- Engineering Centenary Celebrations
- CIGRE Young Member Showcase
- UCD Researchers Develop a “Pallet-Integrated” Wireless Dynamometer for CNC Machines
- 3D printing competition invites you to ‘Shape the Future’ for a sustainable world
- The 2nd AET Symposium on SMART and ACSM Manufacturing (AET2019)
- Mechanical Engineering Lecturer is Keynote Speaker at UCD Annual Teaching and Learning Conference
- Eight UCD schools win Athena SWAN awards for gender equality commitment
- Controlling Moving and Shaking for Better Space Travel and Horse Training
- Novel “Direct Part Marking” Technology
- SFI Research Centre hosts EU Industry Day session on advanced manufacturing
- Towards Mass Production for Precision Micro/Nano Devices
- Research to improve welding process for manufacturing industries
- Top Irish jockeys back UCD engineers use of race footage to crack future helmet design
- €8 Million in government funding awarded by SEAI to innovative energy research projects across Ireland
Mechanical Engineering Lecturer is Keynote Speaker at UCD Annual Teaching and Learning Conference
Monday, 27 May, 2019
Barry Brophy, school of Mechanical and Materials Engineering, was one of two keynote speakers at the UCD annual Teaching and Learning conference on May 8 th . His talk looked at the power of presentations within lectures – live, interactive, visual, personal, emotional, three-dimensional, multi-layered communications – and how unconscious biases lead people away from playing to these strengths in formal lectures.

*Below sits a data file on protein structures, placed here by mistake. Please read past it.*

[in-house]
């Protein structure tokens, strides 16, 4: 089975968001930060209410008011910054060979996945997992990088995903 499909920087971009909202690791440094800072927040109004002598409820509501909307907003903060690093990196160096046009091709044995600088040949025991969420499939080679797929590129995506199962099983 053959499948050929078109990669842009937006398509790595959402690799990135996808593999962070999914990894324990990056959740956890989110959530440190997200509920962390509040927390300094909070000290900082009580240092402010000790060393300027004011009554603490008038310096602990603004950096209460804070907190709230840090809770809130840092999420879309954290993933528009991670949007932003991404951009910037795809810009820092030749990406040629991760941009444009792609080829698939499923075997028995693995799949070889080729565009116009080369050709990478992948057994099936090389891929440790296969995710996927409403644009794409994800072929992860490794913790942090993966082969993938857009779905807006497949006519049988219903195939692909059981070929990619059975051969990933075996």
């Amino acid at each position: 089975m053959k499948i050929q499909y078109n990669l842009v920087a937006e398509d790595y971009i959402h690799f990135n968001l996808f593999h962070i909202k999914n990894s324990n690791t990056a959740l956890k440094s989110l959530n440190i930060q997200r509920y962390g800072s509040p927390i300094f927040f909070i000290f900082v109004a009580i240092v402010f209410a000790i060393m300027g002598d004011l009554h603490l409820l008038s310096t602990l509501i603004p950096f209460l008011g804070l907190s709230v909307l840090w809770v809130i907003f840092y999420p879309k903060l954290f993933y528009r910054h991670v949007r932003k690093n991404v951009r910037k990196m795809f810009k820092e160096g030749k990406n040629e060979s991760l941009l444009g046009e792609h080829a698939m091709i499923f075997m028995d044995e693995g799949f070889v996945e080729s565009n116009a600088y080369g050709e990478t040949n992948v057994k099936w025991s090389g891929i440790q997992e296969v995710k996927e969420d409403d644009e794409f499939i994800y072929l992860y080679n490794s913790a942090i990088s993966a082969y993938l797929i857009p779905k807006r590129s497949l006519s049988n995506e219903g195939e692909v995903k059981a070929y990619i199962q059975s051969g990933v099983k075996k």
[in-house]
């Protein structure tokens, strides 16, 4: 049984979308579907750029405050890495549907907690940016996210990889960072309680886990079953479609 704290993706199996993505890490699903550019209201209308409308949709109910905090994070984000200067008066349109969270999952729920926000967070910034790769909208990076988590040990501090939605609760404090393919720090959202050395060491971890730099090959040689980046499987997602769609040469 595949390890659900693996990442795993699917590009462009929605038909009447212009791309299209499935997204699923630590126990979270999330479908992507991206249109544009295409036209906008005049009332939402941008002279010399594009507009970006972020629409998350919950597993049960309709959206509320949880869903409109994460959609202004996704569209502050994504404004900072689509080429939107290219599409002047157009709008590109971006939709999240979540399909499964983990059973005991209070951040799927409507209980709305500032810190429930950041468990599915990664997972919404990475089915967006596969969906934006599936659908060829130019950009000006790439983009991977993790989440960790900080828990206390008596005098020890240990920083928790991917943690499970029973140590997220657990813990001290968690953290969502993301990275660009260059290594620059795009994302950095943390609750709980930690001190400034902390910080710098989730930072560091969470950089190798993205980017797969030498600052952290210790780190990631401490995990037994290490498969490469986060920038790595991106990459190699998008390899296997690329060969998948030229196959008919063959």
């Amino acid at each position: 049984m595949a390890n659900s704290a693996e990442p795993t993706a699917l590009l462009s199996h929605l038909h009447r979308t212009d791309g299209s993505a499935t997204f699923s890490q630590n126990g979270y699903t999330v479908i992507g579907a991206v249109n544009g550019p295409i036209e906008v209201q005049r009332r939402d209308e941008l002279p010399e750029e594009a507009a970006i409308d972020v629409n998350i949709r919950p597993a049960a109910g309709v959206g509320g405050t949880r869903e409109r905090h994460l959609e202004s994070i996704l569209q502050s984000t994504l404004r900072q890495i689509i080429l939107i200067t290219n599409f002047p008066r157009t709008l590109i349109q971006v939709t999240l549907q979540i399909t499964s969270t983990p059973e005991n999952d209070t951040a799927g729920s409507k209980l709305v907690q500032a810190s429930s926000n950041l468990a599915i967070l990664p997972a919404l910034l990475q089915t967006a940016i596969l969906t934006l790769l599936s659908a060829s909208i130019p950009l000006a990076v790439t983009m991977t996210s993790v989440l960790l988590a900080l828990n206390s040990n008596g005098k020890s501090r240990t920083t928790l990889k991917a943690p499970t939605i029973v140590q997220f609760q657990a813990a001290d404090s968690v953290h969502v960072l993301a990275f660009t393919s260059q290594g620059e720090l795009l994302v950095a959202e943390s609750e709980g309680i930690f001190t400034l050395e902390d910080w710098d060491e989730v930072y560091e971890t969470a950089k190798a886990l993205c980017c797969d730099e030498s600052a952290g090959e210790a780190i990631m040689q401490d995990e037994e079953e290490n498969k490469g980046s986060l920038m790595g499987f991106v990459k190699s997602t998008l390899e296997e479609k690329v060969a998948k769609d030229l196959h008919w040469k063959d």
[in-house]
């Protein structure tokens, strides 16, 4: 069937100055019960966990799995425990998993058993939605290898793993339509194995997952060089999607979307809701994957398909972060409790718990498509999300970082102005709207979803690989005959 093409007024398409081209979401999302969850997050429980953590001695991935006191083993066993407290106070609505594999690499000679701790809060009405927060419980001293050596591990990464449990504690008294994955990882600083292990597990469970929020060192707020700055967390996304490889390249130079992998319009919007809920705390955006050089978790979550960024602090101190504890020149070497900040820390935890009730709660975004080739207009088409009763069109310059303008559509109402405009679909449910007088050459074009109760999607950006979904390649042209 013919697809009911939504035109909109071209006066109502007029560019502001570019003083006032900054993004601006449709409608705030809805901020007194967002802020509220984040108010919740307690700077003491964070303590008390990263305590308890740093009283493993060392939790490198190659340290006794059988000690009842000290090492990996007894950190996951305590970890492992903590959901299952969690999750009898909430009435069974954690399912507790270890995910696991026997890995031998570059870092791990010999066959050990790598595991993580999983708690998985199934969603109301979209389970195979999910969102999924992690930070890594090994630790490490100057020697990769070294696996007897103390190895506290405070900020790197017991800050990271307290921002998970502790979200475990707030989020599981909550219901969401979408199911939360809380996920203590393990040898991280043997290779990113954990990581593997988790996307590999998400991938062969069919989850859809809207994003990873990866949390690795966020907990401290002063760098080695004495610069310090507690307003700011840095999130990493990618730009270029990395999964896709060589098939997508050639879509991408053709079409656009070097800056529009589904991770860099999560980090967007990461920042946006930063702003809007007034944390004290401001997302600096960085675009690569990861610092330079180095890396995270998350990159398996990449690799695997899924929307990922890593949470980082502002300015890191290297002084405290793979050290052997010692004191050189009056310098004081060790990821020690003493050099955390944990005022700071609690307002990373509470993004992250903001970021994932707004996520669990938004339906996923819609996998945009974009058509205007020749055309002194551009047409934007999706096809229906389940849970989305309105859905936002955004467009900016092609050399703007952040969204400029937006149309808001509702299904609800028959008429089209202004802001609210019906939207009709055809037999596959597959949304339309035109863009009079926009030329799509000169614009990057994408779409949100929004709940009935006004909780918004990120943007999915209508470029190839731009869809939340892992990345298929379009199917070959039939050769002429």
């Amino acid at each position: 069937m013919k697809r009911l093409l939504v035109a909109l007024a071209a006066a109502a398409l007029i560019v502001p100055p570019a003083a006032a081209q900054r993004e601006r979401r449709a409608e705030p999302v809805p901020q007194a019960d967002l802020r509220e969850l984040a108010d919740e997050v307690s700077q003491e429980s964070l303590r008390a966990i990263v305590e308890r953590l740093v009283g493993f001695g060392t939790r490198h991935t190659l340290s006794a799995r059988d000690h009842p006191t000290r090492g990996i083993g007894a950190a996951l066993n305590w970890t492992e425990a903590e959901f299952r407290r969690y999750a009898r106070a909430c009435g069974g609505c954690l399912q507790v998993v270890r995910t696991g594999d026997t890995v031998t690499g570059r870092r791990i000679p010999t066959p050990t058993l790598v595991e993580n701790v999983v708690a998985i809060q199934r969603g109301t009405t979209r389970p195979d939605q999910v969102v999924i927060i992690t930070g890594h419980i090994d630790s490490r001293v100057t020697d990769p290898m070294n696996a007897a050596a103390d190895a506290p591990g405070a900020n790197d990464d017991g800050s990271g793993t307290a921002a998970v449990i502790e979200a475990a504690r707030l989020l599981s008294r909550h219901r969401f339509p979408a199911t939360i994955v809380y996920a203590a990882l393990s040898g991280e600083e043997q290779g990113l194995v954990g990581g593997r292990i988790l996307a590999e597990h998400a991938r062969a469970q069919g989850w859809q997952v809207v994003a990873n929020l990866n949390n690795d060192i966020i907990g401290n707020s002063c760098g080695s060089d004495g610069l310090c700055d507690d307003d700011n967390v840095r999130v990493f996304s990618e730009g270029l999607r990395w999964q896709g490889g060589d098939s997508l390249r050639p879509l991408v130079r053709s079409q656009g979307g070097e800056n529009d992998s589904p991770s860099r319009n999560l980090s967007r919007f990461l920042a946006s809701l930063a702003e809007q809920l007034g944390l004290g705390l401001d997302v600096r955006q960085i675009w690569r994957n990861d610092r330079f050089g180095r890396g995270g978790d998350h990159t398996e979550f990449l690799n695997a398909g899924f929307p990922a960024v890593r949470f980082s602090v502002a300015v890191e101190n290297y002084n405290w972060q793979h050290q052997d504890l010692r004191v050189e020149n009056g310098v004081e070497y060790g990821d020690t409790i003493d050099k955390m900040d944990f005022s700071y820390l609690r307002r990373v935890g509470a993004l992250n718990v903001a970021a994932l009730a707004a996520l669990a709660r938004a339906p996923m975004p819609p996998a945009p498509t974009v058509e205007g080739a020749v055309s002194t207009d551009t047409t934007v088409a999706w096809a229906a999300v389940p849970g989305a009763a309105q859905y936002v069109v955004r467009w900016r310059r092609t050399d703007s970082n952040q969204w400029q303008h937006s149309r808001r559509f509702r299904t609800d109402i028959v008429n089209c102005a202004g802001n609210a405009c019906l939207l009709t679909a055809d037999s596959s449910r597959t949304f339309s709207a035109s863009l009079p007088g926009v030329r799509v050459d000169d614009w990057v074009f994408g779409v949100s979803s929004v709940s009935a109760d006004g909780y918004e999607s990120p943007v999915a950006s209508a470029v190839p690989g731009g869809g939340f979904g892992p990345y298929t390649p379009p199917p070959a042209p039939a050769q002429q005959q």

In particular he looked at how lecturers an unconscious tendency towards speaking in the abstract rather than the concrete, overloading slides with text, making their lectures topic-centred instead of application-centred, and telling fewer stories than they would in conversations with the same people. Among the many presentation/lecture samples shown was a hairdryer levitation experiment from a fluid dynamics presentation.
Barry Brophy carrying out a fluid dynamics demonstration (with hairdryer) to explain how lecturers can often be biased into presenting theory-only lectures without examples, analogies, demonstration, stories and images that they would use in conversations with the same people.
The other keynote speaker at the conference was Ron Barnett, Emeritus Professor of Higher Education at University College London. Professor Barnett is an international speaker who gave a talk entitled ‘Reconceiving the Lecture: towards mutual unsettlement’, in which he outlined a positive case for the lecture in the twenty-first century university. You can find out more about the conference here: http://www.ucd.ie/teaching/news/news_items/name,448337,en.html